Meet Dr. Alex Vasquez

Dr. Vasquez graduated from Francisco Marroquin University and completed his internship and residency at the State University of New York in Syracuse. He completed fellowships at the University of Arizona (Cardiology), and at the University of Minnesota (Interventional Cardiology). He is a fellow of the American College of Cardiology and is board certified in Cardiovascular Diseases as well as Interventional Cardiology.

Dr. Vasquez graduated from Francisco Marroquin University and completed his internship and residency at the State University of New York in Syracuse. He completed fellowships at the University of Arizona (Cardiology), and at the University of Minnesota
(Interventional Cardiology). He is a fellow of the American College of Cardiology and is board certified in Cardiovascular Diseases as well as Interventional
Cardiology.

Dr. Alex Vasquez is a leading interventional cardiologist at The Heart Center in Huntsville, Alabama and a primary investigator on numerous clinical trials. He is one of the many distinguished physicians that have committed their time and resources to the pursuit of information and research gathered from clinical trials. In this interview, he explains why he chooses to participate in clinical trials; his advice on how we can change the mindset of medical professionals, and how his patients view the exciting promise of adult stem cell therapies.


How did you choose a career in medicine, and ultimately cardiology?

I come from a family of physicians, so it made sense that I would end up in a career in medicine. I am originally from Guatemala and received my medical degree there, but then came to the U.S. to complete my training. I chose cardiology first for its complexity, but also partly because of its simplicity: cardiologists can make an immediate impact on people’s lives. In the cardiac field we have a plethora of diagnostic tools at our disposal and multiple therapeutic options that can deliver immediate results. But despite these advances there is no single therapy directed at reversing cellular and tissue damage post AMI (acute myocardial infarction or heart attack). That is why I am excited about the potential contribution of adult stem cell therapies.

Tell us about the clinical trial work you are performing in Huntsville.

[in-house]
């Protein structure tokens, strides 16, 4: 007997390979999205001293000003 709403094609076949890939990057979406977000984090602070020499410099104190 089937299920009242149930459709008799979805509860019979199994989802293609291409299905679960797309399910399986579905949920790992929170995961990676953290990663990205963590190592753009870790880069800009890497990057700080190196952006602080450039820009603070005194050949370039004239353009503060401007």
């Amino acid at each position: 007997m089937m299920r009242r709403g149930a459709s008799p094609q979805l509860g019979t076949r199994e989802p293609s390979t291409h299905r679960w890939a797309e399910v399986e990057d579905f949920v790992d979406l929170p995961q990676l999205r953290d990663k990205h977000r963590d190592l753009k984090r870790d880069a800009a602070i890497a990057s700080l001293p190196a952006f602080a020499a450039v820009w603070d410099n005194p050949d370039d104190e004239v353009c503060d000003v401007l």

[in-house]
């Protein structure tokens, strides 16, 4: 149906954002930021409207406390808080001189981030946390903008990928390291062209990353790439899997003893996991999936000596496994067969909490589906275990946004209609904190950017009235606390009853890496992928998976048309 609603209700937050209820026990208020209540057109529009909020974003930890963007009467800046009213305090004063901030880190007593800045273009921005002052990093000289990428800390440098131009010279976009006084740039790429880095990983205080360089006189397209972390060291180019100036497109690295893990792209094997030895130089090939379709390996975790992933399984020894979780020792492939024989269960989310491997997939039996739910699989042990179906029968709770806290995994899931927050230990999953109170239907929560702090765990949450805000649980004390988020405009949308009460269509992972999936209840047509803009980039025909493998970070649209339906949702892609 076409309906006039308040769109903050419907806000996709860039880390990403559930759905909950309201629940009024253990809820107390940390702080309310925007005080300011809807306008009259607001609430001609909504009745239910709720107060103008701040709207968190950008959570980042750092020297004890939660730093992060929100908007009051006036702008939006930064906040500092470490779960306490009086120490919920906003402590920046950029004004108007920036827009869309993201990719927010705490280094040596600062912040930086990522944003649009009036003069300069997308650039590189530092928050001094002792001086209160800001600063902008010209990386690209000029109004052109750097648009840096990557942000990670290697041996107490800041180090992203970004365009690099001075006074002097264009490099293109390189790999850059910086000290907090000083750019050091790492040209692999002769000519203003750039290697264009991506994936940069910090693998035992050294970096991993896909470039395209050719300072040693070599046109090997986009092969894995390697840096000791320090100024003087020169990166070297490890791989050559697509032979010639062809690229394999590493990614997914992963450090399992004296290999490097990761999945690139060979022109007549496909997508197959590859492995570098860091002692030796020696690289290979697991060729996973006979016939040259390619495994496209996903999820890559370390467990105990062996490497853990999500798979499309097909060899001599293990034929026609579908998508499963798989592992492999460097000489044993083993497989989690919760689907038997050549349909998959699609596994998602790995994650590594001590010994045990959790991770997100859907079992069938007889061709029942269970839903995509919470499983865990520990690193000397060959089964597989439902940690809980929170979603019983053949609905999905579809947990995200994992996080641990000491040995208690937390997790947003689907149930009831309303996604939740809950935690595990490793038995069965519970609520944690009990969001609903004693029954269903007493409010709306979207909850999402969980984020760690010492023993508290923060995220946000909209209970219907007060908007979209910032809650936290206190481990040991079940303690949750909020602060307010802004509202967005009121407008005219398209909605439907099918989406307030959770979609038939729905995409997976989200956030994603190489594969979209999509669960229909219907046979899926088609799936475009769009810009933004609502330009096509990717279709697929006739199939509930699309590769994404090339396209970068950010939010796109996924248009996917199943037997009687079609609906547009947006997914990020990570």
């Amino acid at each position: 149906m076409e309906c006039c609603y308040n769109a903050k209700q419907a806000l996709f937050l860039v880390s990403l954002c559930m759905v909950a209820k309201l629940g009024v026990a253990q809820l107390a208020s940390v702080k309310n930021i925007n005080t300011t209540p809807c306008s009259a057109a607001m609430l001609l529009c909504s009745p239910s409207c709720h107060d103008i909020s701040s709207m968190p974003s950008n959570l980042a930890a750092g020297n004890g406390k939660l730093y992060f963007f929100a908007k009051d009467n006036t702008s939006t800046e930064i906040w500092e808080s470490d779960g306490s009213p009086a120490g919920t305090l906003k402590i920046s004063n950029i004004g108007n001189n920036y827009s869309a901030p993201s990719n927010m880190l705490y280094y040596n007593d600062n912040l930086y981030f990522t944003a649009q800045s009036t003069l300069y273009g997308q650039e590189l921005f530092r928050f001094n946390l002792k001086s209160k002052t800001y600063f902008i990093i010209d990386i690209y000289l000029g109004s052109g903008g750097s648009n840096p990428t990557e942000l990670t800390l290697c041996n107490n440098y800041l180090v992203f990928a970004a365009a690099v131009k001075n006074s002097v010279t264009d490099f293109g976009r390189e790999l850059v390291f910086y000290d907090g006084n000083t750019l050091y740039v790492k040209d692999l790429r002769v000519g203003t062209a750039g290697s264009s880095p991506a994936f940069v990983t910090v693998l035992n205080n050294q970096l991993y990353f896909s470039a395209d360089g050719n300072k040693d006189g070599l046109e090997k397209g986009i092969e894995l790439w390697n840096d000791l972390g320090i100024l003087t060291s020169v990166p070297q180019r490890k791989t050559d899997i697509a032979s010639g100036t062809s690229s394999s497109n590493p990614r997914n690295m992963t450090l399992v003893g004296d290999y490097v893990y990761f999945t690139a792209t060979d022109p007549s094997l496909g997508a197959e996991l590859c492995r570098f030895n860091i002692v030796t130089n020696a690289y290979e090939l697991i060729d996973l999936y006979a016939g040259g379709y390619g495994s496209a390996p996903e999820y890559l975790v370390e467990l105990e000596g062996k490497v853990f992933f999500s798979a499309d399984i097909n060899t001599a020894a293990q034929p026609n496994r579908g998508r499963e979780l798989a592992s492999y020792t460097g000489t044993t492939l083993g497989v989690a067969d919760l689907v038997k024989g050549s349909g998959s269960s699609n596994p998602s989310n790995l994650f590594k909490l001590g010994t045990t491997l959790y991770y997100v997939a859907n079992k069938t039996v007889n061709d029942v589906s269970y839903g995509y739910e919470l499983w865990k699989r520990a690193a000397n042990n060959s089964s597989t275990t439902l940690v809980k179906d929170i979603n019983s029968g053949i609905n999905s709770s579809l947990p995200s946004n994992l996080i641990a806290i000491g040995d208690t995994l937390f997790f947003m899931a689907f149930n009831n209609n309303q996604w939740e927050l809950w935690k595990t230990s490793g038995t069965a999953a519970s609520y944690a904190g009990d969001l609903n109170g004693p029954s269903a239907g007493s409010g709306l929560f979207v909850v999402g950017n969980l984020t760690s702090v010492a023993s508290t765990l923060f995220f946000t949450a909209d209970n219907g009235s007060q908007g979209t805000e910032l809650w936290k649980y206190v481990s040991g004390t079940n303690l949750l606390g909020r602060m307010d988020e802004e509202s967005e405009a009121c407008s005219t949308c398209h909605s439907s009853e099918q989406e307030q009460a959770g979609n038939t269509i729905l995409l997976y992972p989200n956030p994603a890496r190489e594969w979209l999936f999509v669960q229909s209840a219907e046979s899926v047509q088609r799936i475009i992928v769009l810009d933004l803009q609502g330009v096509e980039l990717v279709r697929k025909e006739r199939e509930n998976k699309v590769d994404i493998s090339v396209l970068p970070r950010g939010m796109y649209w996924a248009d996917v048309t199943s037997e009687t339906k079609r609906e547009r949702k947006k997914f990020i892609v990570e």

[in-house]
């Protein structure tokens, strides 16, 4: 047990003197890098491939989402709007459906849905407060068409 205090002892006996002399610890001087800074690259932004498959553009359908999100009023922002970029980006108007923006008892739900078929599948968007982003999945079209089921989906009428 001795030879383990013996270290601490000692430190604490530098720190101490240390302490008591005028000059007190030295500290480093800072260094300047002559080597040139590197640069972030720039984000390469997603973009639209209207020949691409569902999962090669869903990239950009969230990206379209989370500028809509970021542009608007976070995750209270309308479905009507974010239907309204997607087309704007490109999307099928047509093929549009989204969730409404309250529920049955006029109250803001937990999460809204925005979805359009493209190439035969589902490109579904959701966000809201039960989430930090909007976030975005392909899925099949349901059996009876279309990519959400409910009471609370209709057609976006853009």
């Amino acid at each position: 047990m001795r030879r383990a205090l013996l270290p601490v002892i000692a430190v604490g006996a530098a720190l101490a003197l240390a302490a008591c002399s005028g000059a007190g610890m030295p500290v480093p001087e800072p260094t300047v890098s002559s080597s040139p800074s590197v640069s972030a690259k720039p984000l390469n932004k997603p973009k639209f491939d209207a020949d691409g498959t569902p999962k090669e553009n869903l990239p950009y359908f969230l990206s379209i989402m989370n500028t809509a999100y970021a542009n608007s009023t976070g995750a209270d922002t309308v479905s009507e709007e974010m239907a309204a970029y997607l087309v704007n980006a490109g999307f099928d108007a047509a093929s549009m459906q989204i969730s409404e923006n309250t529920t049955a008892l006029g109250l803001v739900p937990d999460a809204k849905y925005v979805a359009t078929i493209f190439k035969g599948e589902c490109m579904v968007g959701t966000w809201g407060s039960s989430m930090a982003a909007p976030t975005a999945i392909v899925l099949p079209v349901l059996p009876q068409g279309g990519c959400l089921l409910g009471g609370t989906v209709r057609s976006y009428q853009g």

In addition to our clinical practice, we have a large, cardiologist-led research facility that allows us to run anywhere from 35-45 clinical research trials. As part of every patient encounter, I try to answer the question: “Does this patient qualify for any of our available research projects?” One of my mentors loves to say that every patient deserves to be involved in a clinical research trial.

How do we get more people excited about adult stem cells?

The preliminary data on autologous stems cells is as innovative as it is promising. I am confident that as more data becomes available from ongoing and future clinical trials in humans, more people will be lining up to learn about possible treatments and cures using adult stem cells. Most patients are excited about clinical trials, especially those who have limited options. Sure, I get the guinea pig comment a lot. But the more you can educate patients and families about the science and the rationale behind the clinical trials, the more you can change people’s perceptions about them. And of course, as a physician you have to believe that the treatment you are recommending is beneficial and the best option for your patient.

How do we change static attitudes in the medical profession towards adult stem cells?

Education, education, education!! Stem cell biology and therapies are becoming part of today’s medical school curriculum and, interestingly enough, the curriculum of allied professions as well. More widespread acceptance will come in the next few years as physicians and the general population begin to understand the process and access the data from research trials. The stigma of embryonic stems cells lingers and is ever present, even among health care professionals. Those of us in the practice need to take the time to address questions and misinformation with thorough research and sound scientific data. Rarely does basic scientific information fail to overcome reactionary and contradicting attitudes.

The deeper we get into a trial, the more physicians and patients hear about it through word of mouth, which is important to build excitement and support for these trials. We also have champions in the news arena that we need to leverage. We can’t underestimate the need for influential press and objective media coverage for our data results.

How do your patients react when you explain that an adult stem cell therapy is leveraging your body’s own cells?

Patients are incredibly receptive to the idea of using their own stem cells as a therapeutic alternative. Many patients are excited and hopeful that there is something new on the horizon, particularly when dealing with a
potentially life threatening diagnosis. When it comes to treating inheritable disorders, altruism never fails to show up. Many a patient has agreed to participate in a trial based on the potential benefit this could offer to future generations.

What can ordinary people do to inspire others to learn more about adult stem cell therapies?

Never before have patients and their families had access to such a wealth of information and means to share that
information with others. People can participate in clinical trials, then share their experiences in forums, support groups and blogs. I often talk to people who ask about a clinical trial based on what they have read on the internet. In the era of social media, the sky is the limit!